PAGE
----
Coping With Grief And LossLoss and Grief go hand in hand. There are many things that we grieve over when they are not with us anymore, for instance, the ending of a significant relationship, having to let go of unhealthy friends or family members, having physical or mental limitations that do not allow one to live a desired quality of life, or the death of a loved one.

Your reality and the perception of your life has been shattered momentarily when loss and grief set in. It seems like you will never feel whole again. Grieving takes time and cannot be rushed, however, grief counseling can help aid you in this process with support and guidance.

There are 5 universal stages of grief and loss. These stages were first published in 1969 in the book “On Death and Dying” by Elisabeth Kubler-Ross. Everyone’s experience of grief and loss will vary. There is no sequence or time frame connected to these stages and sometimes you bounce back and forth between them. They are a guide through your loss. Going through all of these stages will not be easy, however they are part of the grieving process. It is helpful to know these stages because instead of feeling lost and alone, you are able to identify them.

The 5 Universal Stages of Grief and Loss

  1. Denial & Isolation
  2. -When we have a loss we often think, “This cannot be happening” that somehow everything will go back to normal, and that the experience is not real. The experience is just too much to bear. We find ourselves in denial and isolate ourselves because we are in a state of shock and disbelief.

  3. Anger
  4. -There are many things we may be angry about when experiencing grief and loss. An initial feeling may be that we feel what has happened is unfair. We may feel rage inside and anger toward friends, family, ourselves, or a higher power for taking something away from us. Maybe we are angry over how something ended or maybe behind that anger is deep sadness.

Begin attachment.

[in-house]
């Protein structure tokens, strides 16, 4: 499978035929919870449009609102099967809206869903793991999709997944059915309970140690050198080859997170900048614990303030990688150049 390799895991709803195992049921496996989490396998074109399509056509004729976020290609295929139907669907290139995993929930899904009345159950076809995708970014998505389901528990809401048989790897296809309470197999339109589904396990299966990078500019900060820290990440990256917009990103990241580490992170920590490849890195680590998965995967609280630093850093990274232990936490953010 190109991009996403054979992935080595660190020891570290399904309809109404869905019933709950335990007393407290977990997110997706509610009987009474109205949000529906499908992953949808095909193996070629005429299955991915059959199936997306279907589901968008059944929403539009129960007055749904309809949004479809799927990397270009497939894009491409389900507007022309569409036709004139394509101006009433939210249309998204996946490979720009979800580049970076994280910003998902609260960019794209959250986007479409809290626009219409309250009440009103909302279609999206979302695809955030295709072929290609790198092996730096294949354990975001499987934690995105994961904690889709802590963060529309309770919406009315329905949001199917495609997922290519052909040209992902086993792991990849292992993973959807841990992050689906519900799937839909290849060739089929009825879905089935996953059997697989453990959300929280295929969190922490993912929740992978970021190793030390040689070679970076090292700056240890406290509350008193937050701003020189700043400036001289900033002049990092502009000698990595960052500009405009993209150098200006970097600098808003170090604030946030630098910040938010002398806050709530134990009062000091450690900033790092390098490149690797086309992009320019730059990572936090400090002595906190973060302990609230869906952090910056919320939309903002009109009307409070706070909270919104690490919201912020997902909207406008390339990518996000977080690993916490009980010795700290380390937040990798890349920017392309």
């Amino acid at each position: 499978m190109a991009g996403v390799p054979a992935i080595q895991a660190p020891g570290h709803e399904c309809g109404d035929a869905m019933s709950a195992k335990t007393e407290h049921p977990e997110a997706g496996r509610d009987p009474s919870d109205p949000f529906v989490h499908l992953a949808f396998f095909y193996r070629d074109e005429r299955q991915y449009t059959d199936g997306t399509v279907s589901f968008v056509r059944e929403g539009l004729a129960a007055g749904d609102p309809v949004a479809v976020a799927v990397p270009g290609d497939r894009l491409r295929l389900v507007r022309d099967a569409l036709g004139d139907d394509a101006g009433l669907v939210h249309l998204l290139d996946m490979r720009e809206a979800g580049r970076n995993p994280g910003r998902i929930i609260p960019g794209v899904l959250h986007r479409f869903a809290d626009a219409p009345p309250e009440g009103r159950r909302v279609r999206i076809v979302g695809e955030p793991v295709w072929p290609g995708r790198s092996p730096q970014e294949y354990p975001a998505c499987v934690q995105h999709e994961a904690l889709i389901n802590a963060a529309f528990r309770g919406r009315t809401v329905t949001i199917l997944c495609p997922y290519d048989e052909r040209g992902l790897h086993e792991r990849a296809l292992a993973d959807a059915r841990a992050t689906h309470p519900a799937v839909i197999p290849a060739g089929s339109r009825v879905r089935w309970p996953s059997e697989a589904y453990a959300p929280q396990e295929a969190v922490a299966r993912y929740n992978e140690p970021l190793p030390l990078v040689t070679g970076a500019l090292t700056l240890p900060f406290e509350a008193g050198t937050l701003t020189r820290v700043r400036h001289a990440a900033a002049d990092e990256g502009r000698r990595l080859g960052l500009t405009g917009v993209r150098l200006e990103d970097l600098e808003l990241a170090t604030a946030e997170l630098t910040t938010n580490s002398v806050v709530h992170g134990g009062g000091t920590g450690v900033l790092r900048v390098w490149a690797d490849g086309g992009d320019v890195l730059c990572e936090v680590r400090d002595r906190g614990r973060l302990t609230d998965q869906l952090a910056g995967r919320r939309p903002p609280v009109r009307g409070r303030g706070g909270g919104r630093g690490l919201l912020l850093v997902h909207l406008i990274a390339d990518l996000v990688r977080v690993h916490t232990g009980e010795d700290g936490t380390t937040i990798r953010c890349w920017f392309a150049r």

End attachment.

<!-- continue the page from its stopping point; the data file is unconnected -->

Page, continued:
5. Bargaining
  6. -We don’t want to feel this loss, we don’t life to change. We are stuck in a mindset that is of the past. We think that maybe things would be different if we tried this-or-that or received more help or acted sooner. Somehow we feel a sense of guilt and think there could have been more done to prevent this loss.

  7. Depression
  8. -When we feel depression after a loss, it will feel deep, dark, and infinite. Time seems to go slowly, we find ourselves torn by our grief and loss. This is when it is important to remind ourselves that this feeling will pass and that mourning is normal and natural. Allow yourself to absorb the loss, because it is significant, but make sure that you have support along the way such as understanding friends, family, or grief counseling to help you through this time.

  9. Acceptance
  10. -Acceptance looks different for everyone. In its simplest form, acceptance means that we have acknowledged the loss and what it means to us. We do not have to like this reality. We can still allow ourselves to feel sorrow and grief, however, we are better able to let go of some of the limiting and overwhelming pain, anger, and sadness. Over time we should be able to appreciate the past for what it was and rejuvenate from within, slowly beginning to build life again.

Grief counseling helps one move through these stages, which in return nurtures the healing process and provides a safe place to let go of pain and suffering. Please reach out and call Solutions Treatment Center at 505-424-3170 to inquire about grief counseling and speak with one of our empathetic intake specialists…